On Monday afternoon, SBNation released a list of the players they believe will be the top 100 players in the league by 2017. The picks were made by respected bloggers/writers like Paul Flannery, Mike Prada, Jonathan Tjarks, Tom Ziller, Conrad Kaczmarek and Ricky O’Donnell.
Rajon Rondo(34), Avery Bradley(78) and Jeff Green(94) were the only current Celtics to make the list. While I’m glad they recognized those three as top 100 players I can’t help but feel that some of them were ranked a little low and here’s why.
Rajon Rondo: Rondo came in at 34 and was probably the one I agreed with the most.
Here’s what Paul Flannery had to say about Rondo:
“I’ve long ago given up ranking Rondo by conventional measures. He’s been the best player on the court in playoff games with certain Hall of Famers and verified All-Timers, and he’s disappeared at other times. My biggest concern is his lack of a consistent jumper as he ages, especially coming off an ACL injury that could begin to erode his dynamic first step.
All of that and considering the fact that Rondo will have turned about 31 by 2017 and be in his 11th season. The biggest problem with Rondo going forward, as Flannery said, will be compensating for a projected loss of athleticism with a game that relies heavily on it. For someone who at this point in his career is dependent on elite level speed and athleticism it’s hard to see him continuing his success with out developing reliable jumper. It’s not like it hasn’t happened before(See Kidd, Jason) and he’s already improved his mid range jumper but the three point shot will be a vital addition to Basketball aging.
Avery Bradley(78): Coming in at 78, Avery’s ranking while not too outrageously low I thought could’ve been moved up a few spots. Being behind both Dennis Schroeder & Javale Mcgee was a bit of an undersell.
Tom Ziller weighed in on Bradley:
“He’s a stud defender, and if Tony Allen has taught us one thing, shutdown perimeter defense is mighty important, even in the absence of offensive touch. Bradley will be valuable throughout his career so long as he continues to make life Hell from his marks.”
Defensively we all know how important Avery was to the Celtics. His return to the Celtics jump started a previously mediocre defense in the start of the season to a top 5 defensive club. While his defense is incredibly valuable, his offense and durability may hurt his chances to sustain a long career.
Offensively he’s already shown a penchant for being able to score on cuts— he scored 1.15 ppp last season on cuts, per Synergy Sports —- and knock down the occasional spot up corner 3 —- he scored 0.93 ppp on spot up shots and shot 37% on spot up 3s —- but at this stage of his career he’s still dependent on playing with an actual point guard. He displayed last year that he’s definitely not ready to be counted upon to be the primary ball handler or facilitator both things which may sway his value upwards as his career goes forward but now he’s still incredibly dependent on playing with Rondo and feeding of off cuts to the Basketball and open jumpers.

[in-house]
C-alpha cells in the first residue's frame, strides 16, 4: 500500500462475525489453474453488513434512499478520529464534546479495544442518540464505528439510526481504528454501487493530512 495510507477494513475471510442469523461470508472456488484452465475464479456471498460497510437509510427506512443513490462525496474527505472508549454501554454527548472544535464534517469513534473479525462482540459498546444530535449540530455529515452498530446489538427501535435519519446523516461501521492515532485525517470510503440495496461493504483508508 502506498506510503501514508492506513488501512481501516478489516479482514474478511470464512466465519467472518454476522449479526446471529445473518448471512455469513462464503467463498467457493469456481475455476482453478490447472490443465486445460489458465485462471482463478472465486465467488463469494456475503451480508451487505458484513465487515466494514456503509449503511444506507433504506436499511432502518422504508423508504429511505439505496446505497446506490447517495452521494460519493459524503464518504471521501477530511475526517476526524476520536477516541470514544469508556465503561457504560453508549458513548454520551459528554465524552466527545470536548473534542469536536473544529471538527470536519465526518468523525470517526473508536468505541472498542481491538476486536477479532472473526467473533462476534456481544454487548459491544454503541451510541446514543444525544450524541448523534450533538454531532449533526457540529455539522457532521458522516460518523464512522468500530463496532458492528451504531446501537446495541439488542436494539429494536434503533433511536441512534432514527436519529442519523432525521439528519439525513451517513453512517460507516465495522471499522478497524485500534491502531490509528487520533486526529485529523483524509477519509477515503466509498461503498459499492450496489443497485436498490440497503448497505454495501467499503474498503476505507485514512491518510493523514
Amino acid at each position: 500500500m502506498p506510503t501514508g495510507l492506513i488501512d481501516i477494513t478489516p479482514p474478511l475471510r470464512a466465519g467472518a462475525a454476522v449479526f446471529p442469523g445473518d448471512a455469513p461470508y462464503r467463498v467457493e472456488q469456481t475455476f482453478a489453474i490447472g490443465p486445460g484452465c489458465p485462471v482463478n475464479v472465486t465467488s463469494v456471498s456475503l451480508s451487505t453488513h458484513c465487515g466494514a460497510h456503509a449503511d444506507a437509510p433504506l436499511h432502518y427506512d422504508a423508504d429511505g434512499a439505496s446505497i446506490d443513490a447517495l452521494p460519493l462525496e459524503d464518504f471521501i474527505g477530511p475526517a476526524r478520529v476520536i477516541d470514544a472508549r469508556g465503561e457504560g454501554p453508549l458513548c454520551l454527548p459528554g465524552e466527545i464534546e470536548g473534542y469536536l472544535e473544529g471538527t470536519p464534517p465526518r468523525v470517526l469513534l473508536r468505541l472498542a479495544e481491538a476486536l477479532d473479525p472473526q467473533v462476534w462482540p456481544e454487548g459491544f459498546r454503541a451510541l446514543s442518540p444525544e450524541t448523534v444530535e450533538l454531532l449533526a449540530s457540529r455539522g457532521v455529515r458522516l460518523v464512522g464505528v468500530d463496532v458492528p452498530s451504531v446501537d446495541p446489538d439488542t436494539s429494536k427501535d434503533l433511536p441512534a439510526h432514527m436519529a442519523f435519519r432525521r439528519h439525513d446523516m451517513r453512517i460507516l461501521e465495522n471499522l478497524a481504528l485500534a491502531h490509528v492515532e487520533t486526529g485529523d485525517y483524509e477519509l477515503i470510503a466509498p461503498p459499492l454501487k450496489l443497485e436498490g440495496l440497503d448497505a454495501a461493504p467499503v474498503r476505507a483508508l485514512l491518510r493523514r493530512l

With the way Avery plays you still have to be worried about his durability. In the past 2 season he’s missed 50 games due to injury and it almost like his intense style of full court defense could be a factor in his injury problems. I’m not suggesting that he completely alter the way he plays defense but maybe for the longevity of his career he should pick and choose his spots more carefully.
Jeff Green(94): This was probably the most interesting ranking of the three and one that I can’t really agree with putting him that low but I understand the reasoning for doing it.
Here’s Jeff Clark of CelticsBlog basically summing up my thoughts on Jeff Green:
“I can’t tell yet if Green is a Jack-of-all-trades-master-of-none or a versatile future star. I think it all boils down to consistency, and only time can determine that one way or the other”
If there’s one Celtic worthy of being described as enigmatic –whose name isn’t Rajon Rondo–Jeff has definitely earned it. It’s not so much that his personality is a mystery, it’s just that no one ever knows which Jeff we’re getting. We could be watching him drop 40+ points on the Miami Heat or we could watch him be indifferent and undecided in his moves.
He’s shown significant improvements in both defense and outside shooting but he hasn’t given us a large enough sample size to determine whether or not those improvements will hold up over time. It’s also unknown how this “new” version of Jeff Green will handle playing with Rondo. Green’s best games came after Rondo suffered the ACL injury and after he gained a bump in his usage. There are many unknowns in Green’s game but physical ability is there and all he needs is for the consistency to catch up.
There were no major gripes about SBN’s list here on my end. They captured the state the league is heading towards adequately sans a few disagreements. Their analysis on the three Celtics was spot on and I recommend that you give it a read.